Magazine article Artforum International

Shelby Lee Adams

Magazine article Artforum International

Shelby Lee Adams

Article excerpt

OGDEN MUSEUM OF SOUTHERN ART, UNIVERSITY OF NEW ORLEANS

In a statement introducing Shelby Lee Adams's "Salt & Truth" exhibition (on view through January 7), the artist claims it has become difficult to find "authentic, salt-of-the-earth people" to photograph. Adams's words are those of a man who, for nearly forty years, has been photographing mountain dwellers in the eastern Kentucky Appalachians (not far from where he grew up), focusing always on the lifers rather than on the newcomers, many of whom are affiliated with corporate strip mining. But if change is apparent in this part of the country, Adams's portraits stubbornly suspend it. Recent forays into digital color aside, he has shot most of his work in black-and-white on film, framing his subjects posing frankly beside their possessions or means of livelihood. Save for an incidental logo or tattoo, seldom is post-Depression modernity in evidence. Cue the Walker Evans comparisons. Yet Adams's eye is warmer, more willfully documentarian than Evans's--or Alec Soth's or Katy Grannan's, for that matter. Nevertheless, his photos raise similar issues: What exactly is "authenticity" and what does it say about a photographer who aims to extract its essence from people?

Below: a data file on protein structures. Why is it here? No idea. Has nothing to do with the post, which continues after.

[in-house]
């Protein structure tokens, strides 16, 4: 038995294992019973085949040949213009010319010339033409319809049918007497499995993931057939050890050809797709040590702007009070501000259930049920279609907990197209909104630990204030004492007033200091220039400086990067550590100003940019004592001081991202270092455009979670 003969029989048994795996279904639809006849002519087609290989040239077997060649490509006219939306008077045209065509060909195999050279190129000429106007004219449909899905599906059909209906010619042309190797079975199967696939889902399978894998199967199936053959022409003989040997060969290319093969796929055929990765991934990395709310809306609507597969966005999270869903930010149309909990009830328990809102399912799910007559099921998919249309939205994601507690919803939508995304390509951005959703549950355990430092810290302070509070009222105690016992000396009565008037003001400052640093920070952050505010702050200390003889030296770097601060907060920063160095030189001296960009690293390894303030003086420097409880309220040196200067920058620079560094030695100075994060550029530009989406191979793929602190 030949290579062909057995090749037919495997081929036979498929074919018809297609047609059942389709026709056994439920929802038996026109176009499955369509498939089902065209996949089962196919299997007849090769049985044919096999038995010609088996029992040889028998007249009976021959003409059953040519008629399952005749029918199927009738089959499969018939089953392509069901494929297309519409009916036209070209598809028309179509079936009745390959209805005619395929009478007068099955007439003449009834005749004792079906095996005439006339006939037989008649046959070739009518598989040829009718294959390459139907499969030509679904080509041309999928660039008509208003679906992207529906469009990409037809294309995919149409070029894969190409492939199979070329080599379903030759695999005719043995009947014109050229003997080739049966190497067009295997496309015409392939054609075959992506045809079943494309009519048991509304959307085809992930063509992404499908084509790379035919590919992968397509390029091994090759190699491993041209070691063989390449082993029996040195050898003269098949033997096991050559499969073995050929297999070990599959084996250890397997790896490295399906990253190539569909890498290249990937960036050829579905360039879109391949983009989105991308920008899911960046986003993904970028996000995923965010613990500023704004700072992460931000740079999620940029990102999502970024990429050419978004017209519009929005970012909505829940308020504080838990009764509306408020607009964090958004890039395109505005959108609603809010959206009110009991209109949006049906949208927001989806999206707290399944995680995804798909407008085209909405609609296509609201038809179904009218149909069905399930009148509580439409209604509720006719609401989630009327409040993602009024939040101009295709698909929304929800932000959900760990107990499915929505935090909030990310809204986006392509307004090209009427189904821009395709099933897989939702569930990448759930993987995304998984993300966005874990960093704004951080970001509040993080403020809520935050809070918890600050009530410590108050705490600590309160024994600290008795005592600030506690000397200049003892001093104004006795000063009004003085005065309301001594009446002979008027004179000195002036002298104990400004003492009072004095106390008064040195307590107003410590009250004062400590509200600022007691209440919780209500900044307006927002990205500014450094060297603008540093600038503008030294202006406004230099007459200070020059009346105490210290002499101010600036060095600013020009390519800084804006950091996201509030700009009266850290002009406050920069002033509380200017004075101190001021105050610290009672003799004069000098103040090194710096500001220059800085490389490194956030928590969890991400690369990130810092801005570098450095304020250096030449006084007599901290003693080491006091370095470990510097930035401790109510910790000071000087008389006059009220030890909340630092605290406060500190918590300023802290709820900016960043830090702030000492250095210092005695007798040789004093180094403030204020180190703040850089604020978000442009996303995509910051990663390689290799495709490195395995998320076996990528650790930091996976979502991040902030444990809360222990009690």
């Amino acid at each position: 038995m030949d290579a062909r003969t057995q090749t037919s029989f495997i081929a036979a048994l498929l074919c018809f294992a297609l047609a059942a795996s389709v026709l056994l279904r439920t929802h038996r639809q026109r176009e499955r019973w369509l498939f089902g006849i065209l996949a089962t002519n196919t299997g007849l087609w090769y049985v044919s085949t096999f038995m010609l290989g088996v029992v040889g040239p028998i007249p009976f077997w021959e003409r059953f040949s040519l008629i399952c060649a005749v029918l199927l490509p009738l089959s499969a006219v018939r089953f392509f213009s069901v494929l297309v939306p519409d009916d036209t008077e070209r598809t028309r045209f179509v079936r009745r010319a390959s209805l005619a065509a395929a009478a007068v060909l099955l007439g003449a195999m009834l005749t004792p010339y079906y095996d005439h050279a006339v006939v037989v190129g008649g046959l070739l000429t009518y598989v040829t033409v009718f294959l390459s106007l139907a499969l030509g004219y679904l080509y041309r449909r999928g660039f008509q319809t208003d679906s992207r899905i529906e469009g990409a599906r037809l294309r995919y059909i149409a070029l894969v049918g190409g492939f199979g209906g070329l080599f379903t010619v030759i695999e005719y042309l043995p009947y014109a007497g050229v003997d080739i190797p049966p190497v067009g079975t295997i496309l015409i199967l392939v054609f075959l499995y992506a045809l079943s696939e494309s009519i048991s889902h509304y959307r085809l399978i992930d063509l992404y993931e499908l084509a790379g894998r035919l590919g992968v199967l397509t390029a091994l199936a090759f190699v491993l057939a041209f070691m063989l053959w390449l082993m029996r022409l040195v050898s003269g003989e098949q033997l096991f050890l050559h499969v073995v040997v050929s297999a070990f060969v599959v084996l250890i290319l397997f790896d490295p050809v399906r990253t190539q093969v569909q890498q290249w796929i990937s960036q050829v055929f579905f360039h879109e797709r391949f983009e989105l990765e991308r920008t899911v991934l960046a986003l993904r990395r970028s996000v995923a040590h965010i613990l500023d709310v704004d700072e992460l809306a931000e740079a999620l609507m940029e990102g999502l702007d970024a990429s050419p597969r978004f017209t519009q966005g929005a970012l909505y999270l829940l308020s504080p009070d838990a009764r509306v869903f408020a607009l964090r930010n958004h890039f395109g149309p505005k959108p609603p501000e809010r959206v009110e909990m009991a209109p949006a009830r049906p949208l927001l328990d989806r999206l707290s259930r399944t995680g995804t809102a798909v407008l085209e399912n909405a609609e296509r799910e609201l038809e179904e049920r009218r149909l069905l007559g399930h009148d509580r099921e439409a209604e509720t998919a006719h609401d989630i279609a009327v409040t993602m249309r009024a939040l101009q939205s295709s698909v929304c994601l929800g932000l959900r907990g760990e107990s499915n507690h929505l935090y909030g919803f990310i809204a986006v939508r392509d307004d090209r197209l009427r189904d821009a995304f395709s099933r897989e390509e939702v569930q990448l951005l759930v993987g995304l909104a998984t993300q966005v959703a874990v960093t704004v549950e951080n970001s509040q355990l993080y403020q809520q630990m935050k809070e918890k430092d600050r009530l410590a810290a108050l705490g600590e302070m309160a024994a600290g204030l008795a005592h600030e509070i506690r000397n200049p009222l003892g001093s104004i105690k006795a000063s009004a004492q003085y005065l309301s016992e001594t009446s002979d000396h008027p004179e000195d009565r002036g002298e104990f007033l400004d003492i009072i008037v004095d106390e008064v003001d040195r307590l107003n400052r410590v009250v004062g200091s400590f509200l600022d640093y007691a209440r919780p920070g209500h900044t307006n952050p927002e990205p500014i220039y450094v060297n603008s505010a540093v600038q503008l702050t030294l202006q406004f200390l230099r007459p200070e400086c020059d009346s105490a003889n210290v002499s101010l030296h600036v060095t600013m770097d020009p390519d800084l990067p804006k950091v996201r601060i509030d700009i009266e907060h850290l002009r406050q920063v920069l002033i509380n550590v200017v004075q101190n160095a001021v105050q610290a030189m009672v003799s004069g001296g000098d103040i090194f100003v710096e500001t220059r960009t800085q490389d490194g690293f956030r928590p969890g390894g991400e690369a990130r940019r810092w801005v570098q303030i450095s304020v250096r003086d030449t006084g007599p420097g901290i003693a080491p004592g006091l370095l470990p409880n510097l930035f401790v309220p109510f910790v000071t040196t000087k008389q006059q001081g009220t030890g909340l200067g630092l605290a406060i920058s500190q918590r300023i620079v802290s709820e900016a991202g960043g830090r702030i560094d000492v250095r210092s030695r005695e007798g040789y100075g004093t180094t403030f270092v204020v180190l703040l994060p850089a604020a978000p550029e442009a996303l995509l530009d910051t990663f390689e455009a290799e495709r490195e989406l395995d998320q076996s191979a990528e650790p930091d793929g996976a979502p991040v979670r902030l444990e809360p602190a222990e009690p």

The portraits gathered for this show evince a conscious effort to communicate immutability, perhaps an implicit argument that time--and modernity--exists differently in the "hollers." Adam Clark Vroman's austere turn-of-the-century portraits of native tribes in the American Southwest come to mind as an important precedent here. Both photographers have recorded a disappearing American lifestyle, as if implicitly showing it to be endangered and misunderstood. For Adams's part, he claims his process to he collaborative: He has loyally photographed certain families for multiple generations. In "Salt & Truth," some photos date back to 1979, but most are from the past ten years. In one image, Billy Ray is pictured leaning on his stove; in another, little Vanessa stands with a slight forward hunch, just like the woman in the photo on the wall behind her. Then there is the freckled teen in Natasha, 2003, who, tattooed and wearing a cropped tank, looks about ready to melt into a puddle of mortification if not bolt for the next bus to New York. …

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